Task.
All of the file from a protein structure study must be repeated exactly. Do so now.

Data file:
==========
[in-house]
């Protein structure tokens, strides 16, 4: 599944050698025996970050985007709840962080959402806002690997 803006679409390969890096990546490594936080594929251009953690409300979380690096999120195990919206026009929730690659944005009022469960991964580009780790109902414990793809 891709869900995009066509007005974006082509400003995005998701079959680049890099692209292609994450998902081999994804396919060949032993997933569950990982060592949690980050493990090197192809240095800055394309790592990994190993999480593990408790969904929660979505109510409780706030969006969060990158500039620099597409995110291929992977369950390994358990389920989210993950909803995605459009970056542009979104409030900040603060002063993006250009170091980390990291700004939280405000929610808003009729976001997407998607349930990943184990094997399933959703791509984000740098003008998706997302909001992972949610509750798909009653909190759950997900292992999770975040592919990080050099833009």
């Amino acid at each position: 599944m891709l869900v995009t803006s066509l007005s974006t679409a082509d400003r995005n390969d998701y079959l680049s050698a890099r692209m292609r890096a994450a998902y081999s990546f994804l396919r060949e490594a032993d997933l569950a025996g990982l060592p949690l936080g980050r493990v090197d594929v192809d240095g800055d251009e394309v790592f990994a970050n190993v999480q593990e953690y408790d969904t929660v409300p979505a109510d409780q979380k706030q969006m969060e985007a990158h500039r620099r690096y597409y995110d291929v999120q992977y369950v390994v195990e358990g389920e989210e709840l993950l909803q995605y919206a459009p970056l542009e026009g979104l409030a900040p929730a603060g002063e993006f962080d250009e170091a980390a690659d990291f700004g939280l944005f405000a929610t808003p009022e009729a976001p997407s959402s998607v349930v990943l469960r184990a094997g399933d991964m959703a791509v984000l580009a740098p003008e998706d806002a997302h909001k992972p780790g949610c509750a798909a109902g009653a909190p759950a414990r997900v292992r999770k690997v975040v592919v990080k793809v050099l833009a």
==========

[in-house]
């Protein structure tokens, strides 16, 4: 599944050698025996970050985007709840962080959402806002690997 803006679409390969890096990546490594936080594929251009953690409300979380690096999120195990919206026009929730690659944005009022469960991964580009780790109902414990793809 891709869900995009066509007005974006082509400003995005998701079959680049890099692209292609994450998902081999994804396919060949032993997933569950990982060592949690980050493990090197192809240095800055394309790592990994190993999480593990408790969904929660979505109510409780706030969006969060990158500039620099597409995110291929992977369950390994358990389920989210993950909803995605459009970056542009979104409030900040603060002063993006250009170091980390990291700004939280405000929610808003009729976001997407998607349930990943184990094997399933959703791509984000740098003008998706997302909001992972949610509750798909009653909190759950997900292992999770975040592919990080050099833009």
């Amino acid at each position: 599944m891709l869900v995009t803006s066509l007005s974006t679409a082509d400003r995005n390969d998701y079959l680049s050698a890099r692209m292609r890096a994450a998902y081999s990546f994804l396919r060949e490594a032993d997933l569950a025996g990982l060592p949690l936080g980050r493990v090197d594929v192809d240095g800055d251009e394309v790592f990994a970050n190993v999480q593990e953690y408790d969904t929660v409300p979505a109510d409780q979380k706030q969006m969060e985007a990158h500039r620099r690096y597409y995110d291929v999120q992977y369950v390994v195990e358990g389920e989210e709840l993950l909803q995605y919206a459009p970056l542009e026009g979104l409030a900040p929730a603060g002063e993006f962080d250009e170091a980390a690659d990291f700004g939280l944005f405000a929610t808003p009022e009729a976001p997407s959402s998607v349930v990943l469960r184990a094997g399933d991964m959703a791509v984000l580009a740098p003008e998706d806002a997302h909001k992972p780790g949610c509750a798909a109902g009653a909190p759950a414990r997900v292992r999770k690997v975040v592919v990080k793809v050099l833009a």